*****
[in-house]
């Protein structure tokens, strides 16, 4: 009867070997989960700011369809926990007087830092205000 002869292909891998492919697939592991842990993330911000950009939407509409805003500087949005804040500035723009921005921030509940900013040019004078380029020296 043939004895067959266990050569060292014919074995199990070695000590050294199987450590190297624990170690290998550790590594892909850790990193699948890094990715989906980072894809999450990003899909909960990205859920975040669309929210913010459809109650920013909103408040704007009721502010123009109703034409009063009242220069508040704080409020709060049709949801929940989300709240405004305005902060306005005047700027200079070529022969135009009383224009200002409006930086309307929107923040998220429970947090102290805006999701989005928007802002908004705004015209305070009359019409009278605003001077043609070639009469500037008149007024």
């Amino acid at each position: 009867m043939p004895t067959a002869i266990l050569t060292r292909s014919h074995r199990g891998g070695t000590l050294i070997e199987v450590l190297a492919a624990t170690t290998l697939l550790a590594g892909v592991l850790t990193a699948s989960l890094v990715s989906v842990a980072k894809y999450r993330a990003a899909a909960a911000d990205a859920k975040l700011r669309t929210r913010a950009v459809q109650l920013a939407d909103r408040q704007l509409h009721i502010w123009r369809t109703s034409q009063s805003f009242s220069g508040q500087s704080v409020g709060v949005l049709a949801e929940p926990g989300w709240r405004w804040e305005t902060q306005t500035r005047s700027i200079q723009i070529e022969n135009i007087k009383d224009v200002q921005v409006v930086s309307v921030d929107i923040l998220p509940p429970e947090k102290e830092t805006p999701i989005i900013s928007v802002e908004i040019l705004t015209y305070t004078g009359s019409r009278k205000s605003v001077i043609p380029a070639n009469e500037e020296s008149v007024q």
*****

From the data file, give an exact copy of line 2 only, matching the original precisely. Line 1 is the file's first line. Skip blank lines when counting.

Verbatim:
């Protein structure tokens, strides 16, 4: 009867070997989960700011369809926990007087830092205000 002869292909891998492919697939592991842990993330911000950009939407509409805003500087949005804040500035723009921005921030509940900013040019004078380029020296 043939004895067959266990050569060292014919074995199990070695000590050294199987450590190297624990170690290998550790590594892909850790990193699948890094990715989906980072894809999450990003899909909960990205859920975040669309929210913010459809109650920013909103408040704007009721502010123009109703034409009063009242220069508040704080409020709060049709949801929940989300709240405004305005902060306005005047700027200079070529022969135009009383224009200002409006930086309307929107923040998220429970947090102290805006999701989005928007802002908004705004015209305070009359019409009278605003001077043609070639009469500037008149007024």